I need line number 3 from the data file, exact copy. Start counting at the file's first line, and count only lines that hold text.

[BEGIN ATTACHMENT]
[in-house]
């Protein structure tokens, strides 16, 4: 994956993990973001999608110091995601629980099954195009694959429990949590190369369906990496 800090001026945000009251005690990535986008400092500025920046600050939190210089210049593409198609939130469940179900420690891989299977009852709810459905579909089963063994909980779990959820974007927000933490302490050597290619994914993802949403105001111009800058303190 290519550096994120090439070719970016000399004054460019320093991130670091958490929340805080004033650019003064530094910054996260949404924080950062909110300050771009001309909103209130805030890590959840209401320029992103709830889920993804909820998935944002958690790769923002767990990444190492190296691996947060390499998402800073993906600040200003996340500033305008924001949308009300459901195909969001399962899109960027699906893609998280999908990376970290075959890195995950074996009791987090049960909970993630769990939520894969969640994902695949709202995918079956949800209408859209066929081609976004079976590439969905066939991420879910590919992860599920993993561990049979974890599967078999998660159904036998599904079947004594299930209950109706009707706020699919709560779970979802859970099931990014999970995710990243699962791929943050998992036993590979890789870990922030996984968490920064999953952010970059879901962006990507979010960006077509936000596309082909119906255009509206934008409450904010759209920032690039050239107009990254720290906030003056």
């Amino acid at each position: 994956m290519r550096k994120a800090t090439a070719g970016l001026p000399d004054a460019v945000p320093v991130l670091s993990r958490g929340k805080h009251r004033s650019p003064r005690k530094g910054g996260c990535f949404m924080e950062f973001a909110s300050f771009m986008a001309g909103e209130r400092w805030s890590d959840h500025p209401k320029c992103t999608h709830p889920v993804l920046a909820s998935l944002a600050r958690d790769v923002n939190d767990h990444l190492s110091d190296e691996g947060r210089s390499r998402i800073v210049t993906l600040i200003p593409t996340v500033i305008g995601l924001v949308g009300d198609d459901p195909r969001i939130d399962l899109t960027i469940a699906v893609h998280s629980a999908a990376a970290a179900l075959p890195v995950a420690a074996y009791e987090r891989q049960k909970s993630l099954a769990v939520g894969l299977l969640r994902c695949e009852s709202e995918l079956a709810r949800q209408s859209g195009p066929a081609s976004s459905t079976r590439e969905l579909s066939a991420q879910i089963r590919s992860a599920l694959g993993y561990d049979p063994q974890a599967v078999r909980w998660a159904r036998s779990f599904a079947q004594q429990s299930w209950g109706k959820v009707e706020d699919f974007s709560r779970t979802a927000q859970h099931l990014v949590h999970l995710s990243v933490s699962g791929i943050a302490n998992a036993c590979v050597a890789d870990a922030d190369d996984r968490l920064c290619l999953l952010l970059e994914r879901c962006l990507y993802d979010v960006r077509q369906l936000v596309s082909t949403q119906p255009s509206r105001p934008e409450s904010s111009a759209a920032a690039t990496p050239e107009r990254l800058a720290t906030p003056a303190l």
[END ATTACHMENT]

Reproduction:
């Amino acid at each position: 994956m290519r550096k994120a800090t090439a070719g970016l001026p000399d004054a460019v945000p320093v991130l670091s993990r958490g929340k805080h009251r004033s650019p003064r005690k530094g910054g996260c990535f949404m924080e950062f973001a909110s300050f771009m986008a001309g909103e209130r400092w805030s890590d959840h500025p209401k320029c992103t999608h709830p889920v993804l920046a909820s998935l944002a600050r958690d790769v923002n939190d767990h990444l190492s110091d190296e691996g947060r210089s390499r998402i800073v210049t993906l600040i200003p593409t996340v500033i305008g995601l924001v949308g009300d198609d459901p195909r969001i939130d399962l899109t960027i469940a699906v893609h998280s629980a999908a990376a970290a179900l075959p890195v995950a420690a074996y009791e987090r891989q049960k909970s993630l099954a769990v939520g894969l299977l969640r994902c695949e009852s709202e995918l079956a709810r949800q209408s859209g195009p066929a081609s976004s459905t079976r590439e969905l579909s066939a991420q879910i089963r590919s992860a599920l694959g993993y561990d049979p063994q974890a599967v078999r909980w998660a159904r036998s779990f599904a079947q004594q429990s299930w209950g109706k959820v009707e706020d699919f974007s709560r779970t979802a927000q859970h099931l990014v949590h999970l995710s990243v933490s699962g791929i943050a302490n998992a036993c590979v050597a890789d870990a922030d190369d996984r968490l920064c290619l999953l952010l970059e994914r879901c962006l990507y993802d979010v960006r077509q369906l936000v596309s082909t949403q119906p255009s509206r105001p934008e409450s904010s111009a759209a920032a690039t990496p050239e107009r990254l800058a720290t906030p003056a303190l």